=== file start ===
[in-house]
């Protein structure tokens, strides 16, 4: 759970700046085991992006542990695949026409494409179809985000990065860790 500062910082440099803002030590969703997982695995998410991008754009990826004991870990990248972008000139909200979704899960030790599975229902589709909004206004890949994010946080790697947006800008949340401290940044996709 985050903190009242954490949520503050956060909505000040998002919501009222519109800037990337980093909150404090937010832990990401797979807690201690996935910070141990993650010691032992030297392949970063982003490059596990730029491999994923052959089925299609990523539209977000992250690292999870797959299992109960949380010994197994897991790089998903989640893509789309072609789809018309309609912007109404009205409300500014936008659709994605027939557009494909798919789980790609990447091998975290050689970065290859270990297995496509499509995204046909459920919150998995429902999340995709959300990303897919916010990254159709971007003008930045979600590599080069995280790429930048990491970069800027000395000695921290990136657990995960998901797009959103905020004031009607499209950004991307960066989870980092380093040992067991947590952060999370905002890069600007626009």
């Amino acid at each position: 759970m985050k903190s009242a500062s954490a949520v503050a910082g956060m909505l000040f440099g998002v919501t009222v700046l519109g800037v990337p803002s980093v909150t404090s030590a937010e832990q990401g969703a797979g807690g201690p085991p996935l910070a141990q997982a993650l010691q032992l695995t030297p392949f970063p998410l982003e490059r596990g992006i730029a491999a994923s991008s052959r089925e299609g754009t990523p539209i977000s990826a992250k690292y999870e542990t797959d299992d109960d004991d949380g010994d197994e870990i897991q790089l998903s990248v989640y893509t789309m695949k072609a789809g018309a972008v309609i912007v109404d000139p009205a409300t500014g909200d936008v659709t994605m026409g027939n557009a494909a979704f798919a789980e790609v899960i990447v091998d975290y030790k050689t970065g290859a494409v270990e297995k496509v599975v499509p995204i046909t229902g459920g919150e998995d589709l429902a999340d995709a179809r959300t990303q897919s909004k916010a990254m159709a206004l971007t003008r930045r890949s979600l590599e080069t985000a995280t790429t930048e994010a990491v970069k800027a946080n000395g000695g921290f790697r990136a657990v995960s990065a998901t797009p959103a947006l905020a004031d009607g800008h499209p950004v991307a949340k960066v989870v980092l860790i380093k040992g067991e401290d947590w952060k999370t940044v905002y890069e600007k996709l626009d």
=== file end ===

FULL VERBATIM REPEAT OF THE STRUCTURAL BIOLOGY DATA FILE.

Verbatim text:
[in-house]
């Protein structure tokens, strides 16, 4: 759970700046085991992006542990695949026409494409179809985000990065860790 500062910082440099803002030590969703997982695995998410991008754009990826004991870990990248972008000139909200979704899960030790599975229902589709909004206004890949994010946080790697947006800008949340401290940044996709 985050903190009242954490949520503050956060909505000040998002919501009222519109800037990337980093909150404090937010832990990401797979807690201690996935910070141990993650010691032992030297392949970063982003490059596990730029491999994923052959089925299609990523539209977000992250690292999870797959299992109960949380010994197994897991790089998903989640893509789309072609789809018309309609912007109404009205409300500014936008659709994605027939557009494909798919789980790609990447091998975290050689970065290859270990297995496509499509995204046909459920919150998995429902999340995709959300990303897919916010990254159709971007003008930045979600590599080069995280790429930048990491970069800027000395000695921290990136657990995960998901797009959103905020004031009607499209950004991307960066989870980092380093040992067991947590952060999370905002890069600007626009």
């Amino acid at each position: 759970m985050k903190s009242a500062s954490a949520v503050a910082g956060m909505l000040f440099g998002v919501t009222v700046l519109g800037v990337p803002s980093v909150t404090s030590a937010e832990q990401g969703a797979g807690g201690p085991p996935l910070a141990q997982a993650l010691q032992l695995t030297p392949f970063p998410l982003e490059r596990g992006i730029a491999a994923s991008s052959r089925e299609g754009t990523p539209i977000s990826a992250k690292y999870e542990t797959d299992d109960d004991d949380g010994d197994e870990i897991q790089l998903s990248v989640y893509t789309m695949k072609a789809g018309a972008v309609i912007v109404d000139p009205a409300t500014g909200d936008v659709t994605m026409g027939n557009a494909a979704f798919a789980e790609v899960i990447v091998d975290y030790k050689t970065g290859a494409v270990e297995k496509v599975v499509p995204i046909t229902g459920g919150e998995d589709l429902a999340d995709a179809r959300t990303q897919s909004k916010a990254m159709a206004l971007t003008r930045r890949s979600l590599e080069t985000a995280t790429t930048e994010a990491v970069k800027a946080n000395g000695g921290f790697r990136a657990v995960s990065a998901t797009p959103a947006l905020a004031d009607g800008h499209p950004v991307a949340k960066v989870v980092l860790i380093k040992g067991e401290d947590w952060k999370t940044v905002y890069e600007k996709l626009d």